“He was a captive for four years and remained a gentle, peace-loving Christian,” Long said.

Toward the end of Waite’s captivity, one of the guards clandestinely gave him a transistor radio. Waite wanted to hear the gospel of hope in a broken world, Long said, so he saved up his battery for the Sunday Anglican service broadcast on BBC. As he tuned in one day, the preacher said he would be preaching on “Spiritual Lessons from Winnie-the-Pooh.”

“Terry Waite could only laugh at a person so isolated from the world’s pain that he thought there were spiritual lessons from Winnie-the-Pooh,” Long said.

The second story featured the Rev. George Buttrick, a renowned preacher in the mid-20th century. Buttrick was returning home on a plane from a conference and was working on his sermon. His seatmate was curious about what he was working on and asked Buttrick. He told him he was a preacher and working on his sermon. The seatmate said, “Oh, yeah, religion. Do unto others as you would have them do unto you is all the religion I need.” Buttrick asked the man what he did; he replied that he was an astrophysicist. Buttrick said, “Oh yeah, stars. All I need to know is ‘Twinkle, Twinkle, Little Star.’ ”

Long said a friend of his, a rabbi, called and asked to have lunch because he was having “a Christian problem.” When Long got to the lunch, the rabbi said an avant-garde group at his synagogue had started an interfaith dialogue. “That’s great,” Long said. “No, it’s not,” said the rabbi. “There isn’t enough faith there to ‘inter’ into. The Jews don’t know the Torah and the Christians don’t know the Gospel. One of the Christians said to me, ‘Don’t worry, rabbi, we won’t be talking about Jesus,’ I said, ‘Oh, yes we will. Someone has to stand up for Jesus.’ ”

“It is not until the vitality of faith is owned can we have interfaith dialogue,” Long said. “Another rabbi [Jesus] said, ‘You haven’t let your nets down deep enough.’ ”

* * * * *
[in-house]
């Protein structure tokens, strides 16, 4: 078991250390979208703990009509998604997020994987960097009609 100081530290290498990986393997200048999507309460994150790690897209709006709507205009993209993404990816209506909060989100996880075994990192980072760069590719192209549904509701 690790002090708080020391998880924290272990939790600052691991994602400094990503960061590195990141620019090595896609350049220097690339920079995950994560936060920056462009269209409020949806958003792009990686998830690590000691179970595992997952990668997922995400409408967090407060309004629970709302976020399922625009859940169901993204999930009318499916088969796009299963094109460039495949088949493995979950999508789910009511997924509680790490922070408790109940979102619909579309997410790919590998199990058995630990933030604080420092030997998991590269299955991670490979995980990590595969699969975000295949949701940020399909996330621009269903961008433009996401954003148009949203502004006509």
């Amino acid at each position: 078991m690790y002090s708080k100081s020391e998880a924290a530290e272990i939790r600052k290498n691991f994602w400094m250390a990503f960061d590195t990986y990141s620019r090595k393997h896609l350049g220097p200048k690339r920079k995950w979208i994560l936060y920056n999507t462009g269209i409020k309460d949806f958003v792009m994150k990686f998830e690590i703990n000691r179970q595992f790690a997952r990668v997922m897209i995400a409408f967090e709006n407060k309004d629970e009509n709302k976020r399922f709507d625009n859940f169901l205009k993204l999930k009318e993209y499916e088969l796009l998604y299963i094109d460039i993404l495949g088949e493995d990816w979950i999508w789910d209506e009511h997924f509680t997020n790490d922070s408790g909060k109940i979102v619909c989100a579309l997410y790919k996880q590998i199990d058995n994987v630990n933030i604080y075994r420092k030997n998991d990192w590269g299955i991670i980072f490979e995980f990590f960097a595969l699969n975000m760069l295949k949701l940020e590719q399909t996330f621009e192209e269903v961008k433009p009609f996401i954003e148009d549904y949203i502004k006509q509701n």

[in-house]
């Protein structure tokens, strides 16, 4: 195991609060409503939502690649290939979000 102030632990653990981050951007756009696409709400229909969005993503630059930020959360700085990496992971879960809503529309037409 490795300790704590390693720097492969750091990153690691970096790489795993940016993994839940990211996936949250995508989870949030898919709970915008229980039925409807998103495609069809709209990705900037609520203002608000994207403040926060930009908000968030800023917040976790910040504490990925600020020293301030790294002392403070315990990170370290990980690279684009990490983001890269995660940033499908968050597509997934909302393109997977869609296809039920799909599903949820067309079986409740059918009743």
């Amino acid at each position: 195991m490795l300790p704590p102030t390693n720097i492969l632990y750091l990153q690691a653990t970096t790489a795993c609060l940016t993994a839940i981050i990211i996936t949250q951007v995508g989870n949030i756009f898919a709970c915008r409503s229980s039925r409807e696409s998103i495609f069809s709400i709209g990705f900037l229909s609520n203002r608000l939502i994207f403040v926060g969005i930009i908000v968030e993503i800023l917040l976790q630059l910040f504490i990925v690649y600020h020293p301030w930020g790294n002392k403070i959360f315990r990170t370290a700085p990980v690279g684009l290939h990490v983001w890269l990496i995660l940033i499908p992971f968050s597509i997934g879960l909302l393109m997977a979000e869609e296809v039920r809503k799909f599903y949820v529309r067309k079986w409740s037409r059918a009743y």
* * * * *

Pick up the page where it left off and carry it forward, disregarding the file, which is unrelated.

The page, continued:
He was having a chat with a friend who taught at a seminary whose family was dealing with a son with bipolar disorder who refused to take his medications. Long apologized for keeping his friend on the phone so long, but the friend said that was good because he missed chapel. Long again apologized and the friend said, “That’s OK. They are singing ‘I’ve Got Joy, Joy, Joy,’ and I need a deeper word.”

“The cross is at the center, the Gospel is in every crevice of human life,” Long said. “Thanks be to God that we’ve got a deeper word.”

Another friend, a hospital chaplain, went to an Ash Wednesday service and went back to work with a cross, made of ashes and oil, on his forehead. He went in to see a “smiley-faced Christian” woman who thought he had dirt on his forehead and tried to wipe it off. The chaplain said, “Don’t wipe it off; it is a cross in ashes.” The woman looked puzzled and asked why he would leave it on. He answered, “It is a sign that God is with me even when life goes to hell.” She took some ashes, put them on her forehead and said, “I need that, too.”

“Don’t we all, don’t we all,” Long said. “Jesus said, ‘Let your nets down d-e-e-e-e-e-p.’ ”

The Rev. Robert M. Franklin presided. The Rev. Robert Hagel, pastor of First Presbyterian Church in Jamestown, New York, read the Scripture. The Motet Choir, under the direction of Jared Jacobsen, organist and coordinator of worship and sacred music, sang “One in Him,” by Craig Courtney. The Mr. and Mrs. William Uhler Follansbee Memorial Chaplaincy provides support for this week’s services.